PIAWE: Workers Compensation Payments in the Relevant Earning Period
PIAWE is one of those acronyms that sends shivers down the spine of a lot of workers compensation industry stakeholders.
Mind you, as a firm, we think the newer and current method for calculating PIAWE is a lot simpler, clearer and easier to understand than the prior version but that doesn’t mean it doesn’t have some challenges!
Fundamentally PIAWE, in most cases involves a basic mathematical equation.
How do you calculate PIAWE?
Being very technical you would say that the equation is:
Gross pre-injury earnings
Relevant earning period
Pre-Injury Average Weekly Earnings
Another way of describing this that the author of this article found helpful at a SIRA seminar on PIAWE, is to describe it as follows:
Pre-Injury Average Weekly Earnings
Thinking of PIAWE as a basic maths equation involving the determining of the correct amount of dollars to be divided by the correct amount of time, leaving a weekly average, helps de-mystify the calculation. There is obviously a caveat that not every case fits into this simple maths equation but equally, most cases can be approached this way.
The first step in the calculation of PIAWE is determining the relevant earning period. This is an essential starting point. There is no point considering ‘earnings’ of an injured worker that are not in the relevant earning period of time. Determining the relevant earning period then allows for the consideration of the actual ‘earnings’ within the appropriate time period.
Schedule 3(2)(2) of the Workers Compensation Act 1987 (NSW) (“1987 Act”) provides:
(2) Except as provided by this clause (or by regulations made under this clause), in calculating the “pre-injury earnings” received by a worker in employment for the purposes of subclause (1), no regard is to be had to earnings in the employment paid or payable to the worker for work performed before or after the period of 52 weeks ending immediately before the date of the injury (“the relevant earning period” ).
This part of the Schedule indicates that the relevant earning period of time is up to 52 weeks before the injury. The schedule goes on to explain that the 52 weeks can be adjusted by scenarios described in the Workers Compensation Regulation 2016 (the Regulation).
The Regulation describes situations when the relevant earning period of time may be adjusted and includes but isn’t limited to 8C when ‘there was a change of an ongoing nature to the employment arrangement resulting in a financially material change to the earnings of the worker’ or 8E when the worker has unpaid leave ‘of not less than seven consecutive calendar days.’
After determining the relevant earning time period time ⌛, a calculation of the ’earnings’ / dollars 💰 can be undertaken by examining the actual income paid during that period of time that can be included as ‘earnings.’
Clause 6 of Schedule 3 of the Act identifies what can be and can’t be included in relation to ‘earnings’ for the purposes of calculating PIAWE.
Very clearly, Clause 6(2)(c) explains that payments of workers compensation during the relevant earning period are not to be included as ‘earnings.’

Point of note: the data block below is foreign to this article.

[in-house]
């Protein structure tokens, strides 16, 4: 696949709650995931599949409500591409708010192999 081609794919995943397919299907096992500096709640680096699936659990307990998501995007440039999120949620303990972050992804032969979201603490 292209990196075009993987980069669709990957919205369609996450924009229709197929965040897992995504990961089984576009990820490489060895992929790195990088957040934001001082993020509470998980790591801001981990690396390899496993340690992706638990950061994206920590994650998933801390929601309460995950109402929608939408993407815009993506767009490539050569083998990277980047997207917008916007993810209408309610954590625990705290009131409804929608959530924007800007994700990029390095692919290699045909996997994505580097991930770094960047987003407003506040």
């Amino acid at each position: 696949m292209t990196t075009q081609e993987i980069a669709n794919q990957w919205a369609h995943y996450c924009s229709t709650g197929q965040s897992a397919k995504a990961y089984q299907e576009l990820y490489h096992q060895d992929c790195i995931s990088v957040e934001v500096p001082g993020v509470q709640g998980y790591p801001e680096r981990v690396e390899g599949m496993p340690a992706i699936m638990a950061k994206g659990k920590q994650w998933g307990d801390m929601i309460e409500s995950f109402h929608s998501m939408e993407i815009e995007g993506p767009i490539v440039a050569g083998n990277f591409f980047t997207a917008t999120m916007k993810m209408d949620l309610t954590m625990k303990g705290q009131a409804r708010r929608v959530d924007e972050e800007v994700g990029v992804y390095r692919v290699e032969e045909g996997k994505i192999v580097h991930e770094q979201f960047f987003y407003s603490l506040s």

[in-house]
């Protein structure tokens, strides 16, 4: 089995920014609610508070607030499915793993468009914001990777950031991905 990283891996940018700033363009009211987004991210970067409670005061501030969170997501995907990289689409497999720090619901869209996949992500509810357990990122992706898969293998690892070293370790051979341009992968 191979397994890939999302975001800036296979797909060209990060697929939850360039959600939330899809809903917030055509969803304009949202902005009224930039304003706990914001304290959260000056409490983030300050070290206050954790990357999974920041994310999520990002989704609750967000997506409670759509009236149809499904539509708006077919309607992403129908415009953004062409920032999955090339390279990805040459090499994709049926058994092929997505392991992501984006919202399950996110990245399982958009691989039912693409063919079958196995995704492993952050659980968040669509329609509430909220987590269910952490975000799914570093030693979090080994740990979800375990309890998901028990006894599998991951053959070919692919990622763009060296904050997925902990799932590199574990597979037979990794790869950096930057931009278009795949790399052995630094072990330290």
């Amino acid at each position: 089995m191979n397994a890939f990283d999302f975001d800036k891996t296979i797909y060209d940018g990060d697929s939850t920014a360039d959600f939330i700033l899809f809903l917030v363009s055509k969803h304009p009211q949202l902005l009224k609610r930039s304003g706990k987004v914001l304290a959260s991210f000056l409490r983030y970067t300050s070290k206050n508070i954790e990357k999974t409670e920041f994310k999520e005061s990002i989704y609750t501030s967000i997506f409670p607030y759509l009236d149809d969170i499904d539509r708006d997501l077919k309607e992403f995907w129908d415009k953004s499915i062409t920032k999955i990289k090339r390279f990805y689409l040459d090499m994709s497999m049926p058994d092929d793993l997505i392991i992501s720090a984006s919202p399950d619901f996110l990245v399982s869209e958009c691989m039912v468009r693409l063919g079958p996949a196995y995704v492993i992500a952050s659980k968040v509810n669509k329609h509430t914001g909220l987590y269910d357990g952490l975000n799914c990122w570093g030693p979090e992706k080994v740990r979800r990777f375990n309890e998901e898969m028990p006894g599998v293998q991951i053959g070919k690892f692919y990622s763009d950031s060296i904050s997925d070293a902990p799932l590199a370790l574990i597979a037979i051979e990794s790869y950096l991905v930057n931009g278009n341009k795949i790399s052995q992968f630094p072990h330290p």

Whilst the Schedule excludes the money paid on workers compensation in the relevant earing period very clearly, there isn’t a reference in the Act or the Regulation about what to do with the weeks themselves when workers compensation payments were paid.
The current approach taken by insurers, highlighted in Nitchell v Secretary (Department of Communities and Justice)  NSWPIC 625 (“Nitchell”), seems to be the insurer correctly excluding the payments of workers compensation but still including the weeks in which the payment occurs. When we review the case of Nitchell below its easy to see how this approach will usually place the injured worker in a position of disadvantage.
Link to decision is http://www6.austlii.edu.au/cgi-bin/viewdoc/au/cases/nsw/NSWPIC/2022/625.html
The facts in Nitchell are as follows:
- Ms Nitchell sustained an injury on 17 March 2022.
- The insurer used a full 52 weeks prior to the injury to calculate PIAWE as the relevant earning period time for calculation.
- Over the 52 weeks of the relevant earning period time, Ms Nitchell received $88,116.76 in payments.
- During the 52 weeks of the relevant earning period, Ms Nitchell had received 14 weeks of weekly compensation for a prior workers compensation injury.
- The 14 weeks were a mix of no capacity for work and capacity for light duties with ‘make up’ pay paid in that period
- The workers compensation payments in these 14 weeks totalled $16,162.23.
- The insurer excluded/removed the workers compensation payments when calculating the earnings leaving $71,954.53 gross earnings correctly consistent with Clause 6(2)(c) of the Schedule.
- The insurer divided the $71,954.53 by a full 52 weeks to calculate Ms Nitchell’s PIAWE (This is the dollars 💰 divided by time ⌛ equation discussed earlier)The insurer calculated the PIAWE to be $1,383.74 per week.
It is apparent from the facts above that the approach of excluding the workers compensation payments made in the relevant earning period, whilst including the weeks where the workers compensation payments were paid, will usually result in the calculation of a lower PIAWE.